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Sunday, October 9, 2011

ink: Excellent, Beautiful and Comforting Food -- Seaweed Mashed Potatoes, Anyone?

I've always been a huge fan of the Bazaar and considering Michael Voltaggio was partly responsible for that magic, I entered ink with great anticipation.

Thankfully there was no line for walk-ins at 6pm on a Sunday. We sat at the bar and ordered away.

The verdict: loved it! It was almost as good as the Bazaar. As you know, I'm not one for hyperbole and I rarely gush about restaurants unless they truly warrant it.

We started off with a refreshing hamachi sashimi plate with grapefruit, slices of jalapeno and a parsnip-sesame cream. The hamachi was excellent -- velvety and super fresh. It also came with these sponge cake-like things that had hints of sesame in them and texture-wise, the plate was garnished with what seemed like parsnip chips. They were crunchy and complemented very well with the buttery hamachi. The jalapenos were tempered so they weren't super spicy and had just the right hint of heat.

Before staring our food adventure, I got a cocktail of brandy, mint, fig and lemon that was mixed by superstar mixologist Devon Espinoza. I just blogged about how much I love figs so this was a no-brainer. It was delicious and the perfect aperitif to the meal I was about to have.

The bay scallops on a bed of cream of dehydrated potato, tiny potato skins and topped with a type of micro-greens was so comforting. The scallops were seared and nicely browned but super soft on the inside. The potato skins were cute as a button, not to mention crispy and all the good things about potato skins (but without the insane glob of cheese and bacon you get at other joints).

Another highlight was the seaweed mashed potatoes. How good could mashed potatoes be? Mashed potatoes are mashed potatoes, right?

Well, the sea grass flavor gave the super creamy mashed potatoes another dimension of flavor besides a light tint of green. I know I said the scallops were comforting but so were these potatoes. I can't put my finger on it, but there's something about creamy, starchy things that just take you back to that super nostalgic, comfy place. While intoxicated in my state of nostalgic euphoria, I soon found myself scraping the bottom of that dish.

The mashed potatoes were topped with sea beans that didn't have such a distinctive taste but it did give a slight crunch to the decadent potatoes. I wished I were sitting in a booth so I could curl up with a blanket nursing this dish.

The other dish (actually, I loved all the dishes except for two) to rave about was the octopus that tasted smoked and super soft, with some buttered popcorn mash (yes, he literally took buttered popcorn and blended it), piquillo peppers and humble, fresh spinach to finish it off.

The octopus was thick and amazing. The plate also featured an edible band with holes that had been made from compressed piquillo peppers. The band tasted smoky and delicious, just like the real peppers.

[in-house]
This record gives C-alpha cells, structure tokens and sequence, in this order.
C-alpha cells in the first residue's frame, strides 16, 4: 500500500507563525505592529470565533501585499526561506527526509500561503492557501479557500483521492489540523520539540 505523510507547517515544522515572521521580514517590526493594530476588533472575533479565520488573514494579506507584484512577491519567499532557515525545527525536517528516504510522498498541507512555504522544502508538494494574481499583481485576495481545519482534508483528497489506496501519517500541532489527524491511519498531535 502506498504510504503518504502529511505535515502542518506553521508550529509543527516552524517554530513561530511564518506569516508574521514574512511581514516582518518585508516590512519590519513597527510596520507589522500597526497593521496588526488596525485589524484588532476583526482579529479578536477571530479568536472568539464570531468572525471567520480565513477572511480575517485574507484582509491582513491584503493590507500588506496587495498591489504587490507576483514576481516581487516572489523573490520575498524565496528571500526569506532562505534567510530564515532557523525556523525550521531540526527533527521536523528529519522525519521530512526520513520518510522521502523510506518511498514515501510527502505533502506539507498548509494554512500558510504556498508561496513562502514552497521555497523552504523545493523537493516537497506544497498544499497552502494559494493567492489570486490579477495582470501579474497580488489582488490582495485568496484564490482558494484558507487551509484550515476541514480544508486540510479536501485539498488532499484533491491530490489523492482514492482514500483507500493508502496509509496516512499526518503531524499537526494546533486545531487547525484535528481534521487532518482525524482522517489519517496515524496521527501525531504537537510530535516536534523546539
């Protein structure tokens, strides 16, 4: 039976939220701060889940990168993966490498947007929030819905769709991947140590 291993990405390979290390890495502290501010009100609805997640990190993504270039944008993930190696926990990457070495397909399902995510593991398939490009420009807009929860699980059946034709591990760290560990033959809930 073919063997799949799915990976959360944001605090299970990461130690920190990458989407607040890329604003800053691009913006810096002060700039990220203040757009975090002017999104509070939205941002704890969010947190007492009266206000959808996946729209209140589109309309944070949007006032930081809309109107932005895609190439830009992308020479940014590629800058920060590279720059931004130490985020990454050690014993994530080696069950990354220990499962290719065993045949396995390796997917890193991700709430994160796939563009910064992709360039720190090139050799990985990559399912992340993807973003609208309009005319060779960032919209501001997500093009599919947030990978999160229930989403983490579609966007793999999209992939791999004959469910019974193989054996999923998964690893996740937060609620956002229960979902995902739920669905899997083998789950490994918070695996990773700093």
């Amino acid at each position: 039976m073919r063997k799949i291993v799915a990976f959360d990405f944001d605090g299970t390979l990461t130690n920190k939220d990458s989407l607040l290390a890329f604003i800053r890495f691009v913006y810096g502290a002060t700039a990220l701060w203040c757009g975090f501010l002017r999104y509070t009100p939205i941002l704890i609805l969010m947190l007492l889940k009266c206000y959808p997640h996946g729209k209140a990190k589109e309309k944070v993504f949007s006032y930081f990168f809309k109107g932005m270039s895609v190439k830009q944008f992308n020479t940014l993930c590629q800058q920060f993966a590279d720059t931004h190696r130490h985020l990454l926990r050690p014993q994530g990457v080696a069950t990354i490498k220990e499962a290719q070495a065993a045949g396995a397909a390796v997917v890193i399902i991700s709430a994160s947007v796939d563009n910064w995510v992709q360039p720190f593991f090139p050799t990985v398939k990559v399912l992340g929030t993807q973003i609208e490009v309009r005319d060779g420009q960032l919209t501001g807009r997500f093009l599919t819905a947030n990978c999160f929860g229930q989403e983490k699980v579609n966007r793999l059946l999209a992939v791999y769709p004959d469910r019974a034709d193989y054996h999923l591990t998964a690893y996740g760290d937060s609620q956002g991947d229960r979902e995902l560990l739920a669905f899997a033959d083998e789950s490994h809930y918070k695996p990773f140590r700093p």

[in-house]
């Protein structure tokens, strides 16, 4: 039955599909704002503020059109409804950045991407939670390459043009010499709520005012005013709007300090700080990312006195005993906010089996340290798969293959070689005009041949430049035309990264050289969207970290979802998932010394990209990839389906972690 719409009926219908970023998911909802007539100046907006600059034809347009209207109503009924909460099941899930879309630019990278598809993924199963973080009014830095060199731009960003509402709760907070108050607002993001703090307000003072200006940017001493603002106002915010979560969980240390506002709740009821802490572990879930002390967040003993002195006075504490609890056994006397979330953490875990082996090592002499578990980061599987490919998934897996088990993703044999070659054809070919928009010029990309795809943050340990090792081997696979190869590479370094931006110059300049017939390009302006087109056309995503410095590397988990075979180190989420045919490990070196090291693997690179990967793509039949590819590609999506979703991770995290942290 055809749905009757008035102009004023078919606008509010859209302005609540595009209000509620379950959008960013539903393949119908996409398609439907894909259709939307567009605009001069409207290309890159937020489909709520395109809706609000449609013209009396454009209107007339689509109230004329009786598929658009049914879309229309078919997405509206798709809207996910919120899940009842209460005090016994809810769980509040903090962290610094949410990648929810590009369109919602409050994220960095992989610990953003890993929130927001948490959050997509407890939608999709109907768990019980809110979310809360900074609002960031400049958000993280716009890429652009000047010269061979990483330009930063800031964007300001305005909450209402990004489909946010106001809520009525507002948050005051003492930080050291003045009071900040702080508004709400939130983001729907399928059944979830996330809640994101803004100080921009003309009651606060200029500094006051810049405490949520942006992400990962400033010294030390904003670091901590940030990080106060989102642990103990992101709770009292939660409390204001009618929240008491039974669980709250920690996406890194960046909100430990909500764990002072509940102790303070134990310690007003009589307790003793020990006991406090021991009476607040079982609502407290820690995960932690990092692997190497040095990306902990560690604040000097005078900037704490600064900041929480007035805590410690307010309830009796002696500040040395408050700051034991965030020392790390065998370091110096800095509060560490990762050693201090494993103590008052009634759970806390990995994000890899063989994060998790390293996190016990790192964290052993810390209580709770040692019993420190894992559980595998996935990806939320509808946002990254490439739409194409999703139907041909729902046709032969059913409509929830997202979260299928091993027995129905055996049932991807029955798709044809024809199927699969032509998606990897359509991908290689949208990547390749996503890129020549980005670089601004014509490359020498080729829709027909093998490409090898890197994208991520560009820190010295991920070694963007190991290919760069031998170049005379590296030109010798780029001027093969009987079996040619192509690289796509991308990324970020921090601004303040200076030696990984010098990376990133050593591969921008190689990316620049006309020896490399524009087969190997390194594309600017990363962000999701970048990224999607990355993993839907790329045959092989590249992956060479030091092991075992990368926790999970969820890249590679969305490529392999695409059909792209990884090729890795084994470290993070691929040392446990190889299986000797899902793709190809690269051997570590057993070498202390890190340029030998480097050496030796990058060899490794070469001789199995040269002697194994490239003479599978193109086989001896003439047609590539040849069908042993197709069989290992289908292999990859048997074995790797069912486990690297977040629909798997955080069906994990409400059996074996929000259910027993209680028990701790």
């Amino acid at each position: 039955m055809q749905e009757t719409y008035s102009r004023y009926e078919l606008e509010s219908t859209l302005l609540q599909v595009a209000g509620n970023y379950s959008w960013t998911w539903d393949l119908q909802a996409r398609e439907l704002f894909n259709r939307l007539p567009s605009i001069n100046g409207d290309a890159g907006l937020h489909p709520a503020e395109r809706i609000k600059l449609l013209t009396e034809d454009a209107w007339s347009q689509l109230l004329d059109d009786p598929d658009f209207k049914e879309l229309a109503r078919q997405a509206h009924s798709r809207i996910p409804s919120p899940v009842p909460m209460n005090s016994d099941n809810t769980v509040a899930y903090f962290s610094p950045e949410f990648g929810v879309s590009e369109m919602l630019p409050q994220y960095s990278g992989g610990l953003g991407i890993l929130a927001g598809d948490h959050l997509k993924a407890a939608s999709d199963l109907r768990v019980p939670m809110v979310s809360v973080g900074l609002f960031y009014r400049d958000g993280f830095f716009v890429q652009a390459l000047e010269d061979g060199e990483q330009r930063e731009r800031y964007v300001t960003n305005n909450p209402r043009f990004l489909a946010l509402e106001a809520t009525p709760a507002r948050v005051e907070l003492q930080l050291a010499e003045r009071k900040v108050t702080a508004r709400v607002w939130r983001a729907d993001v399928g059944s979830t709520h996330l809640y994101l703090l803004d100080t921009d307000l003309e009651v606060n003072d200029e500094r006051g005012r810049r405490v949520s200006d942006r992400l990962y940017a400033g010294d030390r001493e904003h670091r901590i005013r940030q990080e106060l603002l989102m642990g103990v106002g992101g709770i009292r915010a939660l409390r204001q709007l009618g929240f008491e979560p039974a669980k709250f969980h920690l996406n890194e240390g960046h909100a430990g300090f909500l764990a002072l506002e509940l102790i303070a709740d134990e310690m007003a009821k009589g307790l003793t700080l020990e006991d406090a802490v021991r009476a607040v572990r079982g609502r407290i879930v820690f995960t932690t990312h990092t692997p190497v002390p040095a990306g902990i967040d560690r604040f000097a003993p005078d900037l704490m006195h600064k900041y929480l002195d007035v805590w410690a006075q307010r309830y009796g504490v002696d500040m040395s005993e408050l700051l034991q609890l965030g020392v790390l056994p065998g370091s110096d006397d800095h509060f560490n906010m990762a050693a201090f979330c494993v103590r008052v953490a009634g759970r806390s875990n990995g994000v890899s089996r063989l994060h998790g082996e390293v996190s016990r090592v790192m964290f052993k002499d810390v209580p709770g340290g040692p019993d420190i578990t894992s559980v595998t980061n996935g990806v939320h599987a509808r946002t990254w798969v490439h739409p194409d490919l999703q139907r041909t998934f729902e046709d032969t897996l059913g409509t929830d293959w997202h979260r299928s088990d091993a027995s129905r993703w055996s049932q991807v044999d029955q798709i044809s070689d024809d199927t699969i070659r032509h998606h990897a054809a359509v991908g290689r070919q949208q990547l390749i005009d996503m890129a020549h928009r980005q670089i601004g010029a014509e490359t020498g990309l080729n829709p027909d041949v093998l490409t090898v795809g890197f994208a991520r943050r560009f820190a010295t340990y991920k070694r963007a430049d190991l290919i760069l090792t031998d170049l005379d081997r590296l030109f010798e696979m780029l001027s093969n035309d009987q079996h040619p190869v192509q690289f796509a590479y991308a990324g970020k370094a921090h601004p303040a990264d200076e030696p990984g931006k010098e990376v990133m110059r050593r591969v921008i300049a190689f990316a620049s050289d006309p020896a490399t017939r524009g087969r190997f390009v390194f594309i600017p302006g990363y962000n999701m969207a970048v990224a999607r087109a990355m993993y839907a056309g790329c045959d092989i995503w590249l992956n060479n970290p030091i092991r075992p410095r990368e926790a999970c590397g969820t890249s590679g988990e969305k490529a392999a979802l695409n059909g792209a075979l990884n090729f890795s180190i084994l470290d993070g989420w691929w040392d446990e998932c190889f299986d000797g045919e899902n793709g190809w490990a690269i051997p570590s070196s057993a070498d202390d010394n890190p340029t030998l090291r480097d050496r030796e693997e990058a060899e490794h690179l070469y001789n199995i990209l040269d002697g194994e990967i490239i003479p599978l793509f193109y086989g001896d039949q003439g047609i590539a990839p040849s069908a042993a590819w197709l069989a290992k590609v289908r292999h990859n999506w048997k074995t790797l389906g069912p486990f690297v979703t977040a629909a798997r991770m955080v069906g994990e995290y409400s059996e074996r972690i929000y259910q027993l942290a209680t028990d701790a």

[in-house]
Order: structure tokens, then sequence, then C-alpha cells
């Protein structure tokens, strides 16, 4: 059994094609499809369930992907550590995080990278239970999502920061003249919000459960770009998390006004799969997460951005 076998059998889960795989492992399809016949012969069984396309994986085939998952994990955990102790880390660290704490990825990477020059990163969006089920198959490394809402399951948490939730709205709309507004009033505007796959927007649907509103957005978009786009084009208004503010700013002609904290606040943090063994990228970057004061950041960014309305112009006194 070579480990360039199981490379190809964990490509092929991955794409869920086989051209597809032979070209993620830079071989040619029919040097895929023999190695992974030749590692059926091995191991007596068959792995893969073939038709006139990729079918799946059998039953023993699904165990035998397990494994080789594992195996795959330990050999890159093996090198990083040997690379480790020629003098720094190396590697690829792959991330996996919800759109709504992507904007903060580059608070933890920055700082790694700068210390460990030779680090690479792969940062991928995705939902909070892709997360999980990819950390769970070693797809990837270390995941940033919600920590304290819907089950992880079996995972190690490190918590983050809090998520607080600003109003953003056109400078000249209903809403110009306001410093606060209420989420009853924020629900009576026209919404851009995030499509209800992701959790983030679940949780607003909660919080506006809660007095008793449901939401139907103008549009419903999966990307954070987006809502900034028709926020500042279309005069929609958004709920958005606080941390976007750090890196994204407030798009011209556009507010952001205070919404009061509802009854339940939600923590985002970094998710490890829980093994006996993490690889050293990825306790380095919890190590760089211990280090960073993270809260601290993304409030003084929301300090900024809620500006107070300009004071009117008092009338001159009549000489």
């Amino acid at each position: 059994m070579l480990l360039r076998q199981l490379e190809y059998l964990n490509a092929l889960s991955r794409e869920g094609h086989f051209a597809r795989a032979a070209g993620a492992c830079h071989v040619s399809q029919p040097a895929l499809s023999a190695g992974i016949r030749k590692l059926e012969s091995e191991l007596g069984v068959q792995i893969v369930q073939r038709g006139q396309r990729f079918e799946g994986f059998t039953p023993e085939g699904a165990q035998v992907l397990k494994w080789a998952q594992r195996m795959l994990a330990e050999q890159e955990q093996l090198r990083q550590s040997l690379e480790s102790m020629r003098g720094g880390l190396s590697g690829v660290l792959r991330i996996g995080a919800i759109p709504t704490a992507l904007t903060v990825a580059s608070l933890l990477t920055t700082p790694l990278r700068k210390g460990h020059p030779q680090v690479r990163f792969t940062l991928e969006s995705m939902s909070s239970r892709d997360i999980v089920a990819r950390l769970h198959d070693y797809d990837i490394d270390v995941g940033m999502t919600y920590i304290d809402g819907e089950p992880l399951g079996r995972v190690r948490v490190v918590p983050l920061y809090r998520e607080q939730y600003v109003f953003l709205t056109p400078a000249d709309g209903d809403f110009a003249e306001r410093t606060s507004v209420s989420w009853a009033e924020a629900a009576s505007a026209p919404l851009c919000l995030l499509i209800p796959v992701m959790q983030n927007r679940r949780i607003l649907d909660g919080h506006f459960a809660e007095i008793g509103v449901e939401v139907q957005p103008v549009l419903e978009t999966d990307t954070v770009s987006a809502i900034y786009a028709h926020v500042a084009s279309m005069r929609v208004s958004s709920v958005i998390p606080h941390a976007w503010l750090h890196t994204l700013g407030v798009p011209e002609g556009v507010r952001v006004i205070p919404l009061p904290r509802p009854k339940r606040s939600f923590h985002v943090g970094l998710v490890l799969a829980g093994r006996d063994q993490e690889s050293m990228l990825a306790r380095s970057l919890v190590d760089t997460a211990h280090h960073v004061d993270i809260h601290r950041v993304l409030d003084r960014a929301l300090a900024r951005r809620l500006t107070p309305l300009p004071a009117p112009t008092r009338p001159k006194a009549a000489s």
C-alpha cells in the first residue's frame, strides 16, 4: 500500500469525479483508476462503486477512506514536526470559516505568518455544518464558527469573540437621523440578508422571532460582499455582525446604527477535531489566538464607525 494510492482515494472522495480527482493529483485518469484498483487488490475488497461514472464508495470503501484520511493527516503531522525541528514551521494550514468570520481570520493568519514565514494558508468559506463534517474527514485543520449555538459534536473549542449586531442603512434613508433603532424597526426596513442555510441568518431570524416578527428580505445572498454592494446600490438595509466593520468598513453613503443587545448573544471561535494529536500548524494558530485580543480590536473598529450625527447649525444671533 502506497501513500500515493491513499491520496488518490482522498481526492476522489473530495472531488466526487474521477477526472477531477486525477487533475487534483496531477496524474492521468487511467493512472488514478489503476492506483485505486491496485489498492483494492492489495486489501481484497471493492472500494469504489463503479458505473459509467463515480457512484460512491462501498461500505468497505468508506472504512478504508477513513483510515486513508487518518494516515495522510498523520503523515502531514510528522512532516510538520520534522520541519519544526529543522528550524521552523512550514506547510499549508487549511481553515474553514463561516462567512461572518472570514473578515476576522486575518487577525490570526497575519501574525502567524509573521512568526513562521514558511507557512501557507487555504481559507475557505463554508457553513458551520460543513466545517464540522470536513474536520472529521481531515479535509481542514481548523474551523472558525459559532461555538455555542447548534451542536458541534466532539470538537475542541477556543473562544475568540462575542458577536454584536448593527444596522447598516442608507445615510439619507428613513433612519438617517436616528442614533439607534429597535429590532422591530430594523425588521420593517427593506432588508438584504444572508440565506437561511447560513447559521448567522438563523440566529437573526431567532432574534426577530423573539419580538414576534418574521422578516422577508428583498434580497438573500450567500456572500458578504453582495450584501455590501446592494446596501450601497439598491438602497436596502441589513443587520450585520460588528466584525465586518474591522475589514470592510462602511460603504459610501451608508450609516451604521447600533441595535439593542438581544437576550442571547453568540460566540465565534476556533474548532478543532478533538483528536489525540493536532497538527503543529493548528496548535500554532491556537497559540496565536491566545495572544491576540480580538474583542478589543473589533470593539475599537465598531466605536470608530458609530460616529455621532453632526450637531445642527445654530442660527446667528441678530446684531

The two dishes that weren't as stellar were the crab and squid. The crab came wrapped in seaweed and then again in a thin spring roll sheet that was deep fried, cut at a bias into half and accompanied by bok choy kimchi and drizzled with smoked mayo. Being a die-hard kimchi fan, I was very skeptical about how it'd taste. I assumed it would be watered down but alas, I was wrong. He didn't compromise on the heat. He ground the spicy paste very finely -- so finely that it almost didn't look like kimchi. The red hue was more of a bright orange so that's where my bias came from. I liked the kimchi but the crab rolls didn't jive as well with the garlicky kick of kimchi and the mayo didn't add too much value either.

The squid dish was a giant squid cut into strips like pasta ribbons seasoned with piment d'espelette, a mild pepper often used in Basque cuisine. The "pasta" sat on a squash emulsion and a hazelnut-squid ink pesto. It was garnished with Parmesan crisps.

It wasn't bad but not as excellent as the other dishes.

One interesting thing we noticed and that the restaurant is apparently known for are these huge blocks of ice served with the drinks at the bar. It's a large, vertical block of ice the length of a tall glass that looks like a sculpture. Even the way the ice looks inside is like art - just beautiful. It's a patented type of ice and they were cagey about sharing any secrets to how it's done.

The desserts were good and definitely a treat for their unusual combinations and innovation.

The one I liked better was the grapefruit curd with avocado essence, cilantro sorbet and charred maple-lime. The grapefruit was tart and not too sweet and the avocado added an interesting savory layer to the dessert. My favorite within this dish was the cilantro sorbet. It was a dark green packed with cilantro flavor that cleansed the palate and was a great finish to a meal. I couldn't stop scooping the sorbet. The maple-lime was good but I was happy just with the cilantro sorbet.

The apple creme caramel came with burnt wood sabayon, and topped with a merengue dome. I didn't care too much for the whole thing but I liked the little apple-flavored "grapes" made from compressed apples with some liquid that makes it look like these beautiful translucent gems.

All in all, ink didn't disappoint with creative but not gimmicky (ok, maybe a little gimmicky) dishes that push the envelope and make for a great food adventure. Unusual combinations and textures are the name of the game here and I can't wait to return to try the meat dishes. My dinner companion and I also thought the prices were reasonable for what we got -- for the most part, art on a plate.

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